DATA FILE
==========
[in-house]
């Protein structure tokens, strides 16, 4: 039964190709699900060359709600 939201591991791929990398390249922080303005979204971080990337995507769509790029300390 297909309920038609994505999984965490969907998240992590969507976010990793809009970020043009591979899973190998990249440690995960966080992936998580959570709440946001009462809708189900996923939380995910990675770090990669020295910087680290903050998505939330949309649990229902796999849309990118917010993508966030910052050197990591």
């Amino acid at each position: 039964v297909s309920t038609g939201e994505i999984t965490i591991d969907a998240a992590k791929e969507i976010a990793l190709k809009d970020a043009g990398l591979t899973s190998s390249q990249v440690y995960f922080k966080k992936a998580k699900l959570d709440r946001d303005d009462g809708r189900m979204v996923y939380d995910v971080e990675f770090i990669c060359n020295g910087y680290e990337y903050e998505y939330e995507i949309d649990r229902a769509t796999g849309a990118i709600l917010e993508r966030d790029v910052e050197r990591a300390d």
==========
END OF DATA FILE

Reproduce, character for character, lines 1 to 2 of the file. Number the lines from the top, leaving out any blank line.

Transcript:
[in-house]
């Protein structure tokens, strides 16, 4: 039964190709699900060359709600 939201591991791929990398390249922080303005979204971080990337995507769509790029300390 297909309920038609994505999984965490969907998240992590969507976010990793809009970020043009591979899973190998990249440690995960966080992936998580959570709440946001009462809708189900996923939380995910990675770090990669020295910087680290903050998505939330949309649990229902796999849309990118917010993508966030910052050197990591």